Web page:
2007_01_arts_shakespeare.jpgIt seems that alcohol and theater started off hand in hand. Just picture Shakespeare's Comedy of Errors being performed in the 1500's, audience slugging down pints (and probably chewing on drumsticks and meat pies!) - seems accurate, right? Never has a want for alcohol overcome us mid-play, but it's probably not a bad idea in some cases. Apparently there are theaters in London that serve alcohol, a growing trend of mixing pub culture with playhouse art across the pond.

"The interest in blending a thirst for beer with the thespian arts has been a fixture of the London fringe theater scene since the 1970s and now scores of the capital's pubs do it.

A pub in a former Birmingham stock exchange has become the latest creative outlet for budding playwrights, actors and established artists trying out new material.

Pub theatres stage anything from comedies, pantomimes and musicals dreamed up by promising new writers to established works like Shakespeare and Arthur Miller in often tiny rooms.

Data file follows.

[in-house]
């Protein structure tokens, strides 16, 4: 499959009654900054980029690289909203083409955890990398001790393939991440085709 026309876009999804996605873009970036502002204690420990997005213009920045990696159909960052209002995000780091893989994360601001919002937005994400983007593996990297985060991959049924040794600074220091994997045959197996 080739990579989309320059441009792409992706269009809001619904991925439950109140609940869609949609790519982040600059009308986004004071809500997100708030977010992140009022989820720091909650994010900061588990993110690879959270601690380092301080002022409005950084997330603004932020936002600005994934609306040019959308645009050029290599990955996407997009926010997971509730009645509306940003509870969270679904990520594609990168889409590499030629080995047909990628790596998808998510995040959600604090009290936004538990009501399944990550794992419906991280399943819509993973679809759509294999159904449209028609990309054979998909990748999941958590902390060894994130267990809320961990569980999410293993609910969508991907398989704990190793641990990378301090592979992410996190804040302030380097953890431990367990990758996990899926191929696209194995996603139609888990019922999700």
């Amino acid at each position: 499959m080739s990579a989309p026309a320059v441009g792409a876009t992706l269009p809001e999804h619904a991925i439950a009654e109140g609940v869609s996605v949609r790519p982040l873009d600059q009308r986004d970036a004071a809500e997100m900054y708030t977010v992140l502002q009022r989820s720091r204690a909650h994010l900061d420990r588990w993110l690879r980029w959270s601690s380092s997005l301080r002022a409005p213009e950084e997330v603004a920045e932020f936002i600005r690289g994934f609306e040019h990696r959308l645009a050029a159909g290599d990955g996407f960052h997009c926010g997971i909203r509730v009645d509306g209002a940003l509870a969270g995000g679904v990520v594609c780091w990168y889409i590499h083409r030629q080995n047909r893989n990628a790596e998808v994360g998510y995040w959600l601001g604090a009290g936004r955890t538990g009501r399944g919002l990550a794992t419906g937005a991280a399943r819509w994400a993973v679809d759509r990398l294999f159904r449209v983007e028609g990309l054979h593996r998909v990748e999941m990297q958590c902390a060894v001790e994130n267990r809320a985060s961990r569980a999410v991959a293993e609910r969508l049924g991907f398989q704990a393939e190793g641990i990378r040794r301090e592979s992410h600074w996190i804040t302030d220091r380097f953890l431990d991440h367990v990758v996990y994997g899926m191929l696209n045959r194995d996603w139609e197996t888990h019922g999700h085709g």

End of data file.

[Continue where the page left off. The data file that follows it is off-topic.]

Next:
Enthusiasts say the intimate relationship between actors and the audience in confined spaces makes for an exciting experience. It also costs a lot less than a show at a theater in London's glitzy West End.

British film stars such as Hugh Grant and Rupert Graves used to tread the boards at the pioneering King's Head pub theater in London -- considered the granddaddy of the genre -- before going on to fame on the silver screen."

So let's get on it, New York. Big pints of beer during Shakespeare in the Park, hot toddy's for something a little more posh on a cold night, whiskey at a Tennessee Williams's play...and there's no way we're not drinking some red wine (out of the bottle, thank you) during the first ever production of Jack Kerouac's "Beat Generation" (supposedly happening this year at The Box). Then again, maybe we're not privy to some pub theaters that already exist here...?